Chinese manufacturers are shipping thousands of fake iPhones to more than 30 fake Apple stores in the city of Shenzhen alone. These phones are designed to look just like the Apple original, capitalizing on the American brand to sell look-a-likes to the emerging Chinese middle-class.
The market for fake iPhones had once been so strong that in 2009 it comprised 20 percent of all Chinese smartphones. The Chinese government has been perfectly content to let their factories appropriate and imitate our technology until it no longer becomes useful to them. For example, just as China apologizes for letting its companies run amok with Apple brands and technology, its factories are now being accused of stealing our wind turbine trade secrets. It’s almost as if they know we’re in on the joke.
I write this because of a debate stirred over many corners and fathoms of the Internet about a Utah girl who wore a “traditional” Chinese dress called a Qipao. The Qipao is actually a Western-Chinese hybrid dress, which, of course, only adds to the absurdity of the fact that even though the Chinese first appropriated Western fashion to design this dress, it is now being attacked as Western cultural appropriation of Chinese fashion. How dare a Westerner attempt to wear a cultural garment that the Chinese stylized from the West! And, as it turns out, dresses aren’t the only thing the Chinese have “stylized” from the West.
For one, Chinese hackers, rippers, and burners have been taking our digital cultural products almost 20 years running. In 2011, illegally pirating Hollywood movies raked in $6 billion for the Chinese economy. By comparison, China generates close to $1.5 billion in box-office receipts every year. A 2012 report pegged illegal music downloads as comprising 99 percent of total music downloads in China.
Talk about exploiting other people’s cultural products for “consumerism,” as one Twitter personality described the use of the Qipao prom dress. We love to look upon China as a pristine land of straw umbrella-hats and cute rice paddies. The reality is that China is voracious, shameless, and extremely skilled at turning our cultural exports into their profit — and then acting like they don’t know any better.
But Chinese appropriation of American property goes far beyond mild economic mischief into putting our companies at a serious competitive disadvantage. A scathing 2018 New York Times report notes that China will “Beg, Borrow, or Steal” their way into U.S. trade secrets, happily taking whatever we are too clumsy to watch carefully. This includes extorting American electric car companies to give up control of their technology in exchange for permits to sell to Chinese residents. This also includes pressuring U.S. technology companies to give up sensitive operations research for the Chinese government to “review.”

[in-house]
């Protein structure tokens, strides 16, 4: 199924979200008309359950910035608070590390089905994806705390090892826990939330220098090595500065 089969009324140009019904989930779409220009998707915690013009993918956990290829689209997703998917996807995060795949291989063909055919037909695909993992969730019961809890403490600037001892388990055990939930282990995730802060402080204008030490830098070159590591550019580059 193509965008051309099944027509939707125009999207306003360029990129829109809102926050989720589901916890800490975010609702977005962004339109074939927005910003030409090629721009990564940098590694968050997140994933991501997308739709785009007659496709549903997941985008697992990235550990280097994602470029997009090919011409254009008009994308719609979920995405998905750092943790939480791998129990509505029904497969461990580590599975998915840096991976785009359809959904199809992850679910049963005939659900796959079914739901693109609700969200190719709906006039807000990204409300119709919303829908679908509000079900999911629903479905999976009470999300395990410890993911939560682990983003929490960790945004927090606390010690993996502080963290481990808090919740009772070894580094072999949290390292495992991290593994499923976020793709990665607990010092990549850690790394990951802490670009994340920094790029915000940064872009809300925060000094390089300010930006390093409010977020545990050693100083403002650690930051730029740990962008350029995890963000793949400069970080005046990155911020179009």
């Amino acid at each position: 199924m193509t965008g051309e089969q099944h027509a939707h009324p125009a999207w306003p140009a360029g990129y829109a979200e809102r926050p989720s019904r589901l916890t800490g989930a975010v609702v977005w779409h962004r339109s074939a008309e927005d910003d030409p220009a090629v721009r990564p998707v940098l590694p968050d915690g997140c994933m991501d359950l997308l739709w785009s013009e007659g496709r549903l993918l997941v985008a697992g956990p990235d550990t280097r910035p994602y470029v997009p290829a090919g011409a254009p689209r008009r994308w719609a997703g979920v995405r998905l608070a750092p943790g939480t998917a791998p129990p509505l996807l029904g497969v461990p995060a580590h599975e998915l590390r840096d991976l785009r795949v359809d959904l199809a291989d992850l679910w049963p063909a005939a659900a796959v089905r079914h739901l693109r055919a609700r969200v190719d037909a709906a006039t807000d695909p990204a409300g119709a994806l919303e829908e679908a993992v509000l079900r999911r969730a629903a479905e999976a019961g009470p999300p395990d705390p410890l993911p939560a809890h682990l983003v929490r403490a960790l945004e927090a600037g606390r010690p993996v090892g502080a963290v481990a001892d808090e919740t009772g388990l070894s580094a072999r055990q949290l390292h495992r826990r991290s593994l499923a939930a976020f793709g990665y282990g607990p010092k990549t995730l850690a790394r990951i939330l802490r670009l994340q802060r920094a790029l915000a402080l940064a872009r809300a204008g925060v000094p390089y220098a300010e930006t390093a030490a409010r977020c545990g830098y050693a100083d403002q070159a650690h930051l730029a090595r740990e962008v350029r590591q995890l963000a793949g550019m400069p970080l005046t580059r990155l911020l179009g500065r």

Altogether, theft of trade secrets directly accounts for between $150-500 billion in lost U.S. revenue per year, and that doesn’t even include the indirect revenue lost by training up future domestic competitors to crowd out U.S. businesses operating in China. To return to the phone example, China now boasts a domestic smartphone market that captures over 70 percent of Chinese consumers, up from zero ten years ago. These “homegrown” smartphone makers now produce phones in the same factories that Apple and Samsung used to make their wares. It appears likely that these domestic brands got a major leg up from their former tenants – probably without their permission.
What is truly worrying, however, is how China has let loose its copycat animals upon the most sacred of our technology — defense. Like prey who would prefer to be duped into capture, we let the Chinese make 5,000 visits to U.S. laboratories per year, according to the Institute of World Politics. These visits can be had for a duration of up to 2 years, and they include tours of high-security premises and sensitive defense technologies. And China is hardly putting on the brakes.
A comprehensive new cybersecurity law passed by the ruling Communist Party allows the government to conduct unannounced security reviews of any technology companies operating in China that “could affect national security.” China’s reported completion of the J-20, one of the world’s most technologically advanced stealth fighter jets, was bolstered heavily in part by industrial espionage on U.S. soil. No, this isn’t just about Levi’s Jeans and prom dresses anymore. This is about the appropriation of U.S. goods and services on a grand, even possibly a nation-threatening scale.
When we talk about cultural appropriation, we often fail to realize how little other people across the world care about it. To rapidly globalizing powers like China, it is practically a national sport to copy our products, with corporate horse-races to see who can imitate our latest innovations first. The fact that we can even get outraged over one girl’s prom dress is a product of our privileged position within the world’s cultural and technological hierarchies — one that we risk surrendering, if we don’t get serious about who’s really doing the appropriating in this relationship.